The third-floor gallery will be dedicated to an exhibition of new work by David Hockney. This exhibition will present a 24-panel panoramic drawing and four additional individual drawings. Capturing the arrival of spring in Normandy, these works emphasize Hockney’s ability to unite multiple spatial and temporal experiences of a place into a single image. Influenced by such disparate sources as traditional Chinese scroll painting, contemporary time-based art, and the medieval Bayeux Tapestry, produced in England and housed nearby in Normandy, these new works showcase Hockney’s continued experimentation with the representation of space.
Alexander Calder, Joel Shapiro, and Tony Smith
Offering panoramic views of the Manhattan skyline, the entire sixth floor is devoted to a 4,800 square-foot outdoor exhibition space that can accommodate large-scale sculptural installations. Partially covered by the seventh floor, the design of this space creates the sense of an outdoor room. Exhibitions on the sixth floor will rotate two to three times per year, and for the inaugural installation, Pace will present three monumental outdoor sculptures by three generations of sculptors: Alexander Calder, Joel Shapiro, and Tony Smith.
The seventh-floor exhibition will showcase the evolution of Fred Wilson’s celebrated chandelier sculptures, which the artist began in 2003 when he represented the United States at the 50th Venice Biennale with Speak of Me as I Am. Since then, Wilson’s Murano glass chandeliers, with their evolving shifts in scale, materials, and complexity, have become vehicles for the artist’s meditations on blackness, death, and beauty. Installed hanging from the gallery’s 19-foot-high ceilings, the presentation will include five chandelier sculptures from the artist’s first to his most recent, conceived for the 15th Istanbul Biennial in Fall of 2017.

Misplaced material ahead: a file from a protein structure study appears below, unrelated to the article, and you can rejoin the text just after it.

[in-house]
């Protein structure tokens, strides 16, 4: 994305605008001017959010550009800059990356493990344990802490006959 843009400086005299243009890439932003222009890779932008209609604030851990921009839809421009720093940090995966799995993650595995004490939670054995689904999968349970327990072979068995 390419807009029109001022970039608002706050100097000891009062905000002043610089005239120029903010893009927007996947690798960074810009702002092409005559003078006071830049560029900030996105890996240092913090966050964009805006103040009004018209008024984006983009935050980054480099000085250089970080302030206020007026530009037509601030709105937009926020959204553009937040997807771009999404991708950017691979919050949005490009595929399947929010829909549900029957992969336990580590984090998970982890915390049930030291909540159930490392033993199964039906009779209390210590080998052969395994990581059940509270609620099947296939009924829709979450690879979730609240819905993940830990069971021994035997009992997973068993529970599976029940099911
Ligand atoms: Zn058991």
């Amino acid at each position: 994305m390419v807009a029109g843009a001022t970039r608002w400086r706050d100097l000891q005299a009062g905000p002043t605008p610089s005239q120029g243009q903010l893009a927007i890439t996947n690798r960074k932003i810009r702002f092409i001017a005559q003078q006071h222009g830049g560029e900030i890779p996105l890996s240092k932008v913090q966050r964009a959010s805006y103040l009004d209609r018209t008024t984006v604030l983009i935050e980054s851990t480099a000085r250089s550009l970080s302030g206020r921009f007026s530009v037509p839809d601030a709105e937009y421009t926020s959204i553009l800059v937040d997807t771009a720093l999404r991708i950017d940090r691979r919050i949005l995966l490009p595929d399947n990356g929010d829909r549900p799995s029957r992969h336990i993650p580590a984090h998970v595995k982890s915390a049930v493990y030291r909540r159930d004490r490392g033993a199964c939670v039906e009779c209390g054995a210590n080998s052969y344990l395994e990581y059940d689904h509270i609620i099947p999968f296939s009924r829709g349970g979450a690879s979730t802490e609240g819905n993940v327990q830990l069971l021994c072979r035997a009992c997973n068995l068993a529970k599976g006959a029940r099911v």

Looking Ahead to 2019 and 2020
Taking full advantage of the dynamic programming the new building will support, Pace is planning a robust series of exhibitions over the course of 2019 and 2020 and will launch a new interdisciplinary series of live and moving-image programming.
In the late fall of 2019, Pace will present exhibitions dedicated to Mary Corse on the first floor; Chinese painter Li Songsong on the second; and longstanding gallery artist Richard Tuttle on the third. Corse’s exhibition of new paintings will be her first with the gallery in New York since joining Pace in 2018.
Looking ahead to 2020—the 60th anniversary of the gallery—Pace’s new headquarters will host major exhibitions by a diverse range of the gallery’s artists, including debut New York shows for new additions to Pace, such as Lynda Benglis and Arlene Shechet, as well as exhibitions dedicated to pioneers of the twentieth and twenty-first centuries, such as Jean Dubuffet, Isamu Noguchi, and Robert Ryman.
Pace is a leading contemporary art gallery representing many of the most significant international artists and estates of the twentieth and twenty-first centuries. Under the leadership of President and CEO Marc Glimcher, Pace is a vital force within the art world and plays a critical role in shaping the history, creation, and engagement with modern and contemporary art. Since its founding by Arne Glimcher in 1960, Pace has developed a distinguished legacy for vibrant and dedicated relationships with renowned artists. As the gallery approaches the start of its seventh decade, Pace’s mission continues to be inspired by our drive to support the world’s most influential and innovative artists and to share their visionary work with people around the world.
Pace advances this mission through its dynamic global program, comprising ambitious exhibitions, artist projects, public installations, institutional collaborations, and curatorial research and writing. Today, Pace has nine locations worldwide: two galleries in New York; one in London; one in Geneva; one in Palo Alto, California; one in Beijing; two in Hong Kong; and one in Seoul.